As a result, the Court denied the man’s request for review of the family court’s judgement to deny his divorce petition submitted in accordance with Section-13 of the statute.
Divorce is the most challenging experience a person can go through and has a big negative impact on family life. Marriage isn’t about bearing kids, as the judge in the current instance correctly noted. Only a couple may decide to get pregnant. Marriage is about a lot more than just producing kids. Again, as the court noted, the woman’s physical state is not in her control, so she is not at all to blame for being incapable of conceiving. Being a husband, he has a duty to support and encourage his wife through any difficult times.
Other alternatives for having children include adoption, surrogacy, and others. Only the wife’s inability to bear children can be used to justify divorce. It’s reassuring to see the court make such a thoughtful and impartial decision that affirms the public’s faith in the legal system. Marriage is based on shared responsibility between men and women, and if they do not understand these obligations, then small problems like these will cause divorce in our culture.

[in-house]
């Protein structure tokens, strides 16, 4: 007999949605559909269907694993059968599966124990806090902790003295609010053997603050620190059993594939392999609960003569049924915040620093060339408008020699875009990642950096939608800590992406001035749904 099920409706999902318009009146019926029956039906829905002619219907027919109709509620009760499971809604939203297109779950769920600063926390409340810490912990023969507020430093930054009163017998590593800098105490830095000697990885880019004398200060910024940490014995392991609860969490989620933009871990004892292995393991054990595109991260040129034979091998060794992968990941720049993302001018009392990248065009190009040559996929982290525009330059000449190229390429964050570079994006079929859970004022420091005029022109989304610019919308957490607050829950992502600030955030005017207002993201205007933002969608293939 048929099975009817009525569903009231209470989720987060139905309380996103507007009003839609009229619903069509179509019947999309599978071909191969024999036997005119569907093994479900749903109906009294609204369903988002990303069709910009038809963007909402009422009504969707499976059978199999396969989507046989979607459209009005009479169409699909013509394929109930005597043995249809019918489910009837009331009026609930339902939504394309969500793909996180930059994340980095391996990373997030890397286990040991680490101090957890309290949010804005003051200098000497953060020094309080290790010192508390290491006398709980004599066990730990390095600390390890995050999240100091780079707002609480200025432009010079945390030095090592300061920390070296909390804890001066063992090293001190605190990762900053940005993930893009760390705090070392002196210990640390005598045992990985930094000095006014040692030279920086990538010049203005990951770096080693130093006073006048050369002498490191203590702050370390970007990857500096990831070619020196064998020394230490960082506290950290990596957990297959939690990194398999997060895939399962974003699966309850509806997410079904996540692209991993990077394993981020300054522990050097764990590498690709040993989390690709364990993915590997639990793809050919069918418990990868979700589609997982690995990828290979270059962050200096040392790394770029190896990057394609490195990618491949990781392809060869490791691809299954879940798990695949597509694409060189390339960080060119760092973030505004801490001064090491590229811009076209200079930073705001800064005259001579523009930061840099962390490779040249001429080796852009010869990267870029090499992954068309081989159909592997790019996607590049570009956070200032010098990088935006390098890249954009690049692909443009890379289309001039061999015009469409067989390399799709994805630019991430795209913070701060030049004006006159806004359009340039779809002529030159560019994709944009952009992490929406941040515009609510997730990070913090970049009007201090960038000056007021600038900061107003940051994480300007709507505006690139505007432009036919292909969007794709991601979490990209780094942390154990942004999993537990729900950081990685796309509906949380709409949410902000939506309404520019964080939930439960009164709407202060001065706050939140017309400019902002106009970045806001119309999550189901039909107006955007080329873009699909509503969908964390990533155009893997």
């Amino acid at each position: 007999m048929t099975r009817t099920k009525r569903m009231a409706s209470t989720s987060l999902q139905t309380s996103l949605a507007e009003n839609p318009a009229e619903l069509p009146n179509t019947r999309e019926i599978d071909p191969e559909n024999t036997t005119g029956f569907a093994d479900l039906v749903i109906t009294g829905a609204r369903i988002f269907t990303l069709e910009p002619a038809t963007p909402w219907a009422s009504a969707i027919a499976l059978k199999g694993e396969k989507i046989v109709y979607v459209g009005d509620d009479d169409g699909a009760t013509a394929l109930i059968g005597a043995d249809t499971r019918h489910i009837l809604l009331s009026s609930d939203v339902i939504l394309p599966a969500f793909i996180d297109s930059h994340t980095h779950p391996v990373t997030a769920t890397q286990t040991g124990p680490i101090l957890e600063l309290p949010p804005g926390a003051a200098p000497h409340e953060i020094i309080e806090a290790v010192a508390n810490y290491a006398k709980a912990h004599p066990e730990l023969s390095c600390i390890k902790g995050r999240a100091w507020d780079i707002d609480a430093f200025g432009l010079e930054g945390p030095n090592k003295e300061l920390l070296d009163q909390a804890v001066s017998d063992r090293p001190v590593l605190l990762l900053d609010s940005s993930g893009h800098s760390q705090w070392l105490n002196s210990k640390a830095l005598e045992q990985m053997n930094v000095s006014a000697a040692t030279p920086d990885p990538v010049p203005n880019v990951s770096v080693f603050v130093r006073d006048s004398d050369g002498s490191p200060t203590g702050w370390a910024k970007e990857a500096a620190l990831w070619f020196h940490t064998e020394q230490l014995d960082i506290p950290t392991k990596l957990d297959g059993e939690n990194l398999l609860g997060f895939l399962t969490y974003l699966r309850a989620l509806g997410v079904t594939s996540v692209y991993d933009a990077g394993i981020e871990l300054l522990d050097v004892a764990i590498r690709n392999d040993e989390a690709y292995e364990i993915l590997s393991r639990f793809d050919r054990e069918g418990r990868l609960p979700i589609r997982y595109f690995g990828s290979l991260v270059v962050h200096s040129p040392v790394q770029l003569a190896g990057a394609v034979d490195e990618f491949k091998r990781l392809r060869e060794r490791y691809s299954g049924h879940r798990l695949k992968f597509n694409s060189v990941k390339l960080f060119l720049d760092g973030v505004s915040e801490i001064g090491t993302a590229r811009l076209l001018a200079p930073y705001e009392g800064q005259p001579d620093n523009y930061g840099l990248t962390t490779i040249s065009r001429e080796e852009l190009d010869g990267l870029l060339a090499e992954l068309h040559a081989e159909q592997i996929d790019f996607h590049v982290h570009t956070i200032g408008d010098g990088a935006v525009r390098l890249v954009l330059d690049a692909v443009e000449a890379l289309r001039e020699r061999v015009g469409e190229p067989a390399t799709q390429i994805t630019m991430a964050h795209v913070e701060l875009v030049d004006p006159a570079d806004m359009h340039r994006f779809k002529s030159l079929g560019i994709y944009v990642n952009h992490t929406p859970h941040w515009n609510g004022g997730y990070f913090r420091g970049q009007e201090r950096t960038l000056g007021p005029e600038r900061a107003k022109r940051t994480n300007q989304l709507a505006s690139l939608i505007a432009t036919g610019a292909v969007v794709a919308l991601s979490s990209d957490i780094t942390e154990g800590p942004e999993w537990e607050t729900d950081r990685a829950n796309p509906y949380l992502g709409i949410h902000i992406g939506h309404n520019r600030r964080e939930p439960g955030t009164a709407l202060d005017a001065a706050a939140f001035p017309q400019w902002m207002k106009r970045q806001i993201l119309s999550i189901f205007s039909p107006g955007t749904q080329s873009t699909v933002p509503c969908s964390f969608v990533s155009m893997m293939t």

- Hitesh Sharma and Dr. Tara Singhal, “Legal Rights of Girls in Wedding”, 9(1), Cosmos- An International Journal of Art & Higher Education (2020).
- Bhavya Singh, “Inability to Bear a Child is Part of Marital Life, not a Ground for Dissolving Marriage: Patna High Court”, Live Law, 25 July 2023, available at: https://www.livelaw.in/high-court/patna-high-court/patna-high-court-infertility-divorce-ground-section-13-hindu-marriage-act-233621?infinitescroll=1 (Last visited on August 3, 2023).
- Kalyani Ganesan,“Inability to Bear Child not Grounds for Divorce: Patna HC”, She The People, 27 July 2023, available at: https://www.shethepeople.tv/news/patna-hc-on-divorce-over-infertility (Last visited on August 3, 2023).
- Simranjeet, “Inability to Bear a Child is neither Impotence nor a Ground for Dissolving Marriage: Patna High Court”, SCC Online Blog, 27 July 2023, available at: https://www.scconline.com/blog/post/2023/07/27/inability-to-bear-child-is-neither-impotence-nor-a-ground-for-dissolving-marriage-patna-hc/#:~:text=The%20Court%20observed%20that%20the,a%20child%2C%20such%20as%20adoption (Last visited on August 3, 2023).